This guidance was updated on 12 May 2021; click here to see the latest version
Tuesday 16 March 2021
Most COVID vaccines will be arranged via primary care. For people not registered with a GP, or who have not disclosed their HIV status, HIV clinics in Wales, Scotland, Northern Ireland and England can refer directly to vaccine hubs. It may take a while for individual clinics to get the necessary pathways arranged, and numbers may be limited, but patients should contact their clinic for more information if they are unable to access the vaccine through their GP. Some HIV services are offering vaccines within the HIV clinic so people should be advised to check with their local service.
Currently in the Republic of Ireland vaccines can only be accessed via GPs. We will update this information as required and a summary of current practice in each country is in the table below (Appendix 1.)
Central vaccine databases will not include medical information, just basic details and the date a vaccine is given.
People without an NHS number should be able to access vaccines.
An additional 1.7 million people in England have been added to the ‘clinically extremely vulnerable’ list for COVID-19 based on a new risk calculator called QCovid. QCovid is based on a combination of factors which include ethnicity, housing, obesity and specific health conditions. This affects many people, both with and without HIV. If you have HIV and you have been added to the Shielded Patient list it may be for non-HIV reasons or it may be wrong. You can be taken off that list by your GP and we are investigating if HIV clinics can do the same.
If you have been told that you are in this group it means that you are on the Shielding List and so you are in priority group 4 for COVID vaccination. You are also eligible for additional support - see the Shielding Support Website: https://www.gov.uk/coronavirus-shielding-support. You can find your local council’s details at https://www.gov.uk/coronavirus-local-help.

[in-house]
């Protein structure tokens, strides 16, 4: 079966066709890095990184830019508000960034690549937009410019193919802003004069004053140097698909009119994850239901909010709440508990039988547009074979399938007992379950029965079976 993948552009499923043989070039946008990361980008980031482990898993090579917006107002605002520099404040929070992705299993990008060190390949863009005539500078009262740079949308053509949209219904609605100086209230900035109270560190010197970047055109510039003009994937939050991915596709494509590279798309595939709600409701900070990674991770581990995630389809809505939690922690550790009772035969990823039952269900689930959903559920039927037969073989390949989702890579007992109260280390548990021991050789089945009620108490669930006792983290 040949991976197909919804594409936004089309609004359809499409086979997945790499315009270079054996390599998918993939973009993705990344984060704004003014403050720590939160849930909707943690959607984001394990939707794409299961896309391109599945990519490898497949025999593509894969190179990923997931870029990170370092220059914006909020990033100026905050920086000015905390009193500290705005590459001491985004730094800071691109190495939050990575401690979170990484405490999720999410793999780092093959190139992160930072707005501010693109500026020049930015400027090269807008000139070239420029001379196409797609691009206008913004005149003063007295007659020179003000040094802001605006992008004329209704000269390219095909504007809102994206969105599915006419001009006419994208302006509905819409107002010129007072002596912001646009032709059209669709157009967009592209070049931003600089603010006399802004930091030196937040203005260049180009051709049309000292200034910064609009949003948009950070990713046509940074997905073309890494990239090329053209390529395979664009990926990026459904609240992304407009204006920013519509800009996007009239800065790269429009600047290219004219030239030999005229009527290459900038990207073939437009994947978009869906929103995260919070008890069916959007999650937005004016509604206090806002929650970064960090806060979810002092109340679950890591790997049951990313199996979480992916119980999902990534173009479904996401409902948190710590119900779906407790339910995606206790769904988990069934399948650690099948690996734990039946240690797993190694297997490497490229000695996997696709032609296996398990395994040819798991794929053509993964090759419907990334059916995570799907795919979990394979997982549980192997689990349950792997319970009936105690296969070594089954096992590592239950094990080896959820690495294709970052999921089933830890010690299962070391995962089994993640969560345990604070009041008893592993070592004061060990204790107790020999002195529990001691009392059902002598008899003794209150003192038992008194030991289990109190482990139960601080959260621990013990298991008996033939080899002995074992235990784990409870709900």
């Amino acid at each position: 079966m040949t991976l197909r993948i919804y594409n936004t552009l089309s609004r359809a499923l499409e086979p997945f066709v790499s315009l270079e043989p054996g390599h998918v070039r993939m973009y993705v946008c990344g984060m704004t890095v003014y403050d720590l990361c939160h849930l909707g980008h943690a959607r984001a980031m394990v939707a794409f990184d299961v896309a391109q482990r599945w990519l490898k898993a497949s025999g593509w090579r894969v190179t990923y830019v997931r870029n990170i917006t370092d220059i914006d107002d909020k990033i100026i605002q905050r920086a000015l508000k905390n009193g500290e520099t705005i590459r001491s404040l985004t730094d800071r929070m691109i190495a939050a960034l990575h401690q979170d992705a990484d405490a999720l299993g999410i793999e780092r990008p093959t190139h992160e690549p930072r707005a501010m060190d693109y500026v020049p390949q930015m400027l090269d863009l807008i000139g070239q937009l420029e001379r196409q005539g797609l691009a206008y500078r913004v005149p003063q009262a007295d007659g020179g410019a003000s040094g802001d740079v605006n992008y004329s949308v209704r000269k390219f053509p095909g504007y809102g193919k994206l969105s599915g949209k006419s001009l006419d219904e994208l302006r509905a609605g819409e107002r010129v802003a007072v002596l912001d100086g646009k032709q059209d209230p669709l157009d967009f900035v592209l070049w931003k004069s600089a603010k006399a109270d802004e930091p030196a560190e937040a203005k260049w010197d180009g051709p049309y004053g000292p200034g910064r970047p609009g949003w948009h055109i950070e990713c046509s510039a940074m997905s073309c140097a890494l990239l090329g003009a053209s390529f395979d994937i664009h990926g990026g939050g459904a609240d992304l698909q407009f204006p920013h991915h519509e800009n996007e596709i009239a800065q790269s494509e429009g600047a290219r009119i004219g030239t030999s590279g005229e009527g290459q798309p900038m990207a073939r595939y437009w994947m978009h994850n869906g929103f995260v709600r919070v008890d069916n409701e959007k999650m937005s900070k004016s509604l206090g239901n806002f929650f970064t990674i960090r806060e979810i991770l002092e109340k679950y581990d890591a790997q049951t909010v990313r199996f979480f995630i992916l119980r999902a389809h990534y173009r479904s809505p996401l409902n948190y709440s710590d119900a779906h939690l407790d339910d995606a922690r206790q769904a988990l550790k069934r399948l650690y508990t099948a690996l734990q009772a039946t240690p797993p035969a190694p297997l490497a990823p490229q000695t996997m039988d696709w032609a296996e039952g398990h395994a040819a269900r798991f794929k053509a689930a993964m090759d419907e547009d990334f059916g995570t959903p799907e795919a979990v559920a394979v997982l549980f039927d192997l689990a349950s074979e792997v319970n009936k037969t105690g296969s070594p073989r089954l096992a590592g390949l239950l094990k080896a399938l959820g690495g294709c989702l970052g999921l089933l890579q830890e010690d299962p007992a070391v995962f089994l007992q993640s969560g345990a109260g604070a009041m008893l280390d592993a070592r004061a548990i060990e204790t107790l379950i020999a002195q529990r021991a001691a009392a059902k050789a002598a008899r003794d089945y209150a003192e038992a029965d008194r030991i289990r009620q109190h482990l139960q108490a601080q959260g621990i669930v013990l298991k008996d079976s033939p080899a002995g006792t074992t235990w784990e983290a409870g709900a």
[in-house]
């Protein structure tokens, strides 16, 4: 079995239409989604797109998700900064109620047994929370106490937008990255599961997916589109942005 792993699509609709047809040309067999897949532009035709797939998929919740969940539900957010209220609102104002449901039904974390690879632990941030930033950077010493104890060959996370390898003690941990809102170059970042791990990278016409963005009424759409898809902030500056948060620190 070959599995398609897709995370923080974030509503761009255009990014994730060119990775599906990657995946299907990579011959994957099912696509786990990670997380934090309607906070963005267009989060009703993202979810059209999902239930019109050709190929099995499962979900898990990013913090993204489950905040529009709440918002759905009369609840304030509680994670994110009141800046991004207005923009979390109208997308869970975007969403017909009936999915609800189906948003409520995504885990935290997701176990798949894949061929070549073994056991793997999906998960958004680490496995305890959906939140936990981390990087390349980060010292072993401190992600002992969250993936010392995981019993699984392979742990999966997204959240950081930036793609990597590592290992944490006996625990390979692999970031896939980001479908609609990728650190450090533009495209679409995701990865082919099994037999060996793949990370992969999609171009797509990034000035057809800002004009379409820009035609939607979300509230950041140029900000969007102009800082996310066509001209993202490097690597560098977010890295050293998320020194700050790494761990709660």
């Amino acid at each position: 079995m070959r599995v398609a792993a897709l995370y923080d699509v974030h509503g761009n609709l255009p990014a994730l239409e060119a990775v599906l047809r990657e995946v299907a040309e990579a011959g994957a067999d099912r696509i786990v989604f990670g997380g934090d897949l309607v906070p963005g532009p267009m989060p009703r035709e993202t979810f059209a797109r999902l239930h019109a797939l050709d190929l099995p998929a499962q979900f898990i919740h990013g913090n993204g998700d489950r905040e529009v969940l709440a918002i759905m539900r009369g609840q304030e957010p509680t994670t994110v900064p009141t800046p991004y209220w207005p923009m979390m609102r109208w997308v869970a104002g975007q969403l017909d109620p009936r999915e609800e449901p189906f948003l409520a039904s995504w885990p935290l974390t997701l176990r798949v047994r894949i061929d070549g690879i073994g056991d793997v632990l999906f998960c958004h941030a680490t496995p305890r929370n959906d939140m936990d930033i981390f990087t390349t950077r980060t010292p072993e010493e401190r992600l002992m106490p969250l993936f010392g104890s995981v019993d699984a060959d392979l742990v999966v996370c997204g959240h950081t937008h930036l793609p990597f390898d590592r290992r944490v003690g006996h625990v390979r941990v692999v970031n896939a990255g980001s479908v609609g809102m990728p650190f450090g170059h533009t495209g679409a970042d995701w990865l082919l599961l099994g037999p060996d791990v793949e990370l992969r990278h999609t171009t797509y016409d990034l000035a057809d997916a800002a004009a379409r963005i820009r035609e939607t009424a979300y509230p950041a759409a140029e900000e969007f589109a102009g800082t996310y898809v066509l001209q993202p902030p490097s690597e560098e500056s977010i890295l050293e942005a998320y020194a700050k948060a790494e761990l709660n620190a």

Last year there were cases where people who were NOT high risk were advised to shield because it has been based on inaccurate information. NHS Digital and DHSC are aware of some of the issues that caused this and are continually updating the ways they assess risk. Anyone who was removed from the ‘extremely clinically vulnerable’ list last year (also called ‘the shielding list’) will not have been included in the QCovid risk assessments – here the advice is for a GP or secondary care service to recalculate someone’s risk and information about how to access, and register to use, the tool is here: https://digital.nhs.uk/coronavirus/risk-assessment/clinical-tool
QCovid flags someone as ‘clinically extremely vulnerable’ if their risk of dying from COVID is at least 10 times higher than it would be for someone of the same age without additional risk factors. HIV is considered in the calculation but HIV alone would not be enough to put someone in the higher risk group. An important issue to consider is relative versus absolute risk: a 10 x higher risk of severe COVID (relative risk) sounds very alarming BUT if the actual risk of getting severe COVID is 1 in 20,000 (absolute risk) that translates to 1 in 2,000 which is still a LOW RISK. The risk of getting COVID will also depend on how common COVID is in the population, whether you follow social distancing guidance and hygiene recommendations like washing your hands, and vaccination. Current risk calculations will evolve over time to reflect this.
We continue to advise that people living with HIV who are at increased risk of COVID should shield. The BHIVA & THT advice about risk remains unchanged and can be found here:
with Plain English version here:
For now, if you think you have received shielding advice by mistake, try to speak to your GP or your clinician so they can review the decision with you.